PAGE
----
Natural History and Biospecimen Acquisition for Children and Adults With Rare Solid Tumors
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|ClinicalTrials.gov Identifier: NCT03739827|
Recruitment Status : Recruiting
First Posted : November 14, 2018
Last Update Posted : May 25, 2022
Approximately 150 cases of cancer per one million per year are considered rare cancers. While all tumors originate from genetic changes, a small percentage of these tumors are familial. Researchers want to study these changes in biological samples from people with rare tumors in order to learn more about how these tumors develop. The information obtained from this study may lead to improved screening, preventive guidelines, and treatments.
To better understand rare cancers and hereditary cancer syndromes.
People who have a rare tumor, a family history of a rare tumor, a hereditary cancer syndrome, or a mutation that leads to rare tumors.
Participants will be screened with questions about their medical history and/or that of their family members. They will give a saliva sample.
Participants who have a tumor will have their medical records and tests reviewed. They will answer questions about their wellbeing and needs. They may provide a tumor tissue sample.
Participants may also have:
- Physical exam
- Clinical photography
- Blood, urine, saliva, and stool samples taken
- Consultation with specialists
- A scan that produces a picture of the body. Either one that uses a small amount of radiation, or one that uses a magnetic field.
- Genetic testing/genetic counseling.
Participants will be contacted once a year. They will answer updated questions about their medical and family history.
Participants will be asked to contact the study team if there are changes in their tumors.
Participants may be invited to join focus groups for people with the same diagnosis of rare tumors.
Participants may be invited to participate in other NIH protocols.
RARE TUMOR LIST:
- Acinar cell carcinoma of the pancreas
- Adenosqaumous carcinoma of the pancreas
- Adrenocortical carcinoma
- Alveolar soft part sarcoma
- Anaplastic Thyroid Cancer
- Atypical Teratoid Rhabdoid Tumor/MRT
- Carcinoma of Unknown Primary
- Chondromyxoid fibroma
- Clear cell renal carcinoma
- Clear Cell Sarcoma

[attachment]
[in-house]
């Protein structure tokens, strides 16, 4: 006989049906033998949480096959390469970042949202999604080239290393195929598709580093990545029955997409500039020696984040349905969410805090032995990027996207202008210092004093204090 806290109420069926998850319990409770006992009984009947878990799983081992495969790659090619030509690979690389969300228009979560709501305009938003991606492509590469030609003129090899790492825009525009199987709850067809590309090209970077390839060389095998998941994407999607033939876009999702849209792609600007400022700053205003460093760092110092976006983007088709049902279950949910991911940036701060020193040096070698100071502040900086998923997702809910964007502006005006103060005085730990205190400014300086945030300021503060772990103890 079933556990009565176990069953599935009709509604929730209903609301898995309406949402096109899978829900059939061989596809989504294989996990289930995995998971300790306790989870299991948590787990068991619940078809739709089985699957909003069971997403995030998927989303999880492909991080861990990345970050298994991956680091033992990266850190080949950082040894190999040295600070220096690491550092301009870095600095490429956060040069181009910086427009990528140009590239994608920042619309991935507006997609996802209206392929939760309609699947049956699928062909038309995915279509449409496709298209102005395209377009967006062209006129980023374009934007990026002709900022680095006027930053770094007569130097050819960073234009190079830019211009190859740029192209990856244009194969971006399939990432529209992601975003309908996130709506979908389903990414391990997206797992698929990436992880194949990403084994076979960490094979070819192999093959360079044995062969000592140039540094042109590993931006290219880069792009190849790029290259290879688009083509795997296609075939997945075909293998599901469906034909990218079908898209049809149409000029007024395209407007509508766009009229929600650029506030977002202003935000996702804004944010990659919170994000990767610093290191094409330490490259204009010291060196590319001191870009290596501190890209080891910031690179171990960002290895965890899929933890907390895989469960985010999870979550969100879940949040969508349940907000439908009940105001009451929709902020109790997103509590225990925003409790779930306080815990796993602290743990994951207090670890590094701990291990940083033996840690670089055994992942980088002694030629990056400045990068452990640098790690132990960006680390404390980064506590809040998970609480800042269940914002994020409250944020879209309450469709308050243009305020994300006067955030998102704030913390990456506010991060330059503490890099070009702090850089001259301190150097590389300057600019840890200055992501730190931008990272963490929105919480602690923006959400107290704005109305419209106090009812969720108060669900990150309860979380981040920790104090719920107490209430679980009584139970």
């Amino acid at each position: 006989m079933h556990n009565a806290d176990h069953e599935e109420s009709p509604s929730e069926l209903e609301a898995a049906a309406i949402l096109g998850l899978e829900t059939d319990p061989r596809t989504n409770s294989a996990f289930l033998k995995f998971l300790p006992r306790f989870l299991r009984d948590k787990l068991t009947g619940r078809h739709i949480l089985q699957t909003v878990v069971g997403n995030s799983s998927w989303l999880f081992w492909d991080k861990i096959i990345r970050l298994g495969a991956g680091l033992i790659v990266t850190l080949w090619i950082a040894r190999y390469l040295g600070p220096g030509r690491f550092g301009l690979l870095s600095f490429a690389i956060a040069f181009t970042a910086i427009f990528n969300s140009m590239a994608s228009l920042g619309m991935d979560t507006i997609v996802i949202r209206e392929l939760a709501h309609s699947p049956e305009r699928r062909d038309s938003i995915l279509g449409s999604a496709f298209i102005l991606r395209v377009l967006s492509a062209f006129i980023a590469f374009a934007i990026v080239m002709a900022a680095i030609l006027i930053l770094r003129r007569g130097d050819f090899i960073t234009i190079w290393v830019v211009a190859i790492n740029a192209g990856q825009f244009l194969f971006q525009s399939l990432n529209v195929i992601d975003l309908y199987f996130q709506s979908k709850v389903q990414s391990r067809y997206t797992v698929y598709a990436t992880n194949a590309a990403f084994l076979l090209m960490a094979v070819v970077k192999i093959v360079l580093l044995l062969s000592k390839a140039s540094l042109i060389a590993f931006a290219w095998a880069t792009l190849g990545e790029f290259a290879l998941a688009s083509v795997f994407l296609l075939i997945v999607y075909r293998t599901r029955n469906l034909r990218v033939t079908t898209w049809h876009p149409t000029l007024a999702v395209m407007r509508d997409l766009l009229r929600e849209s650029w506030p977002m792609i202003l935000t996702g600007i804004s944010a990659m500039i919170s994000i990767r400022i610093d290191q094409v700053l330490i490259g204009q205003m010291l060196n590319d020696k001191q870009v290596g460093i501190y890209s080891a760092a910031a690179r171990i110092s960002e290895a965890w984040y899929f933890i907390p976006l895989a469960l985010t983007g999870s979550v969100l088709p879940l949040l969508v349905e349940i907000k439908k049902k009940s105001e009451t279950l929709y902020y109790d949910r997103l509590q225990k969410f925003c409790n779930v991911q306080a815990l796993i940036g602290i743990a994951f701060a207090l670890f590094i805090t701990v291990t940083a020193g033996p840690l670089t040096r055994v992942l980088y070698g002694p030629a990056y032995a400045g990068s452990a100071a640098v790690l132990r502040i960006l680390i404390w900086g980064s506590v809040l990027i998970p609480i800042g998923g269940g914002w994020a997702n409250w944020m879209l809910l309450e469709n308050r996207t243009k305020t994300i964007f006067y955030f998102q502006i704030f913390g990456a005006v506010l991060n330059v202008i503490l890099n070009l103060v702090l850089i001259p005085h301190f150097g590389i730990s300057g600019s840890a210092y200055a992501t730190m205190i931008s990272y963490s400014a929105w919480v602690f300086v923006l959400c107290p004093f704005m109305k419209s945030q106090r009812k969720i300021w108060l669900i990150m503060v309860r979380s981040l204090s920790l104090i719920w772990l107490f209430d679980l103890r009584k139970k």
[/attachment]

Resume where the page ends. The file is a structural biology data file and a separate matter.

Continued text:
- Clear cell sarcoma of kidney
- Conventional chordoma
- Dedifferentiated chordoma
- Desmoplastic small round cell tumor
- Epithelioid hemangioendothelioma
- Ewing Sarcoma
- Fibrolamellar carcinoma
- Fusion negative rhabdomyosarcoma
- Fusion positive renal cell carcinoma
- Fusion positive rhabdomyosarcoma
- Gastro-enteropancreatic neuroendocrine tumor
- Hereditary Diffuse Gastric Cancer
- Inflammatory myofibroblastic tumor
- Kaposiform hemangioendothelioma
- Malignant ectomesenchymal tumor
- Malignant peripheral nerve sheath tumor
- Malignant triton tumor
- Medullary thyroid cancer
- Mixed acinar adenocarcinoma
- Mixed acinar neuroendocrine carcinoma
- Myxoid Liposarcoma
- Neuroendocrine tumors
- NUT midline carcinoma
- Pancreas ductal adenocarcinoma with squamous features
- Pancreatic acinar cell carcinoma
- Papillary renal cell carcinoma
- Parosteal Osteosarcoma
- Periosteal Osteosarcoma
- Peripheral nerve sheath tumor
- Peripheral primitive neuroectodermal tumor
- Pituitary cancer
- Poorly differentiated chordoma
- Renal medullary carcinoma
- Round cell Liposarcoma
- Sclerosing Epithelioid Fibrosarcoma
- SDH deficient GIST
- SMARCB1 deficient tumors
- SMARCA4 deficient tumors
- Synovial sarcoma
|Condition or disease|
|Malignant Solid Tumors Other Neoplasms Solid Tumors Pediatric Solid Tumor Refractory Solid Tumors Solid Tumor|
|Study Type :||Observational|
|Estimated Enrollment :||10000 participants|
|Official Title:||Natural History and Biospecimen Acquisition Study for Children and Adults With Rare Solid Tumors|
|Actual Study Start Date :||January 28, 2019|
|Estimated Primary Completion Date :||May 31, 2023|
|Estimated Study Completion Date :||March 31, 2028|
Subjects with a diagnosis of rare tumor (fewer than 15 cases in 100,000 people per year)
Relatives of subjects with a rare tumor who have a germline genetic variant that predispose to a rare solid tumor or a subject who has a germline genetic variant that predispose to a rare solid tumor
Relatives of subjects with a diagnosis of rare tumor that do NOT have known germline genetic variants that predispose to a rare solid tumor.
4/ Cohort 4
Parents/guardians of children with a diagnosis of rare tumor participating in focus groups (if not enrolled in Cohorts 1, 2 or 3)
- To comprehensively and longitudinally evaluate the natural history of patients with rare solid tumors or tumor predisposition syndromes, estimating and defining their clinical spectrum (e.g. disease course and survival) [ Time Frame: 10 years ]To comprehensively and longitudinally evaluate the natural history of patients with rare solid tumors or tumor predisposition syndromes, estimating and defining their clinical spectrum (e.g. disease course and survival)
To learn more about this study, you or your doctor may contact the study research staff using the contact information provided by the sponsor.
Please refer to this study by its ClinicalTrials.gov identifier (NCT number): NCT03739827
|Contact: Barbara (BJ) Thomas, R.N.||(240) email@example.com|
|Contact: Mary F Wedekind Malone, D.O.||(240) firstname.lastname@example.org|
|United States, District of Columbia|
|Children's National Medical Center||Recruiting|
|Washington, District of Columbia, United States, 20010|
|Contact: AeRang Kim 301-451-7025 email@example.com|
|United States, Maryland|
|National Institutes of Health Clinical Center||Not yet recruiting|
|Bethesda, Maryland, United States, 20892|
|Contact: For more information at the NIH Clinical Center contact National Cancer Institute Referral Office 888-624-1937|
|Principal Investigator:||Mary F Wedekind Malone, D.O.||National Cancer Institute (NCI)|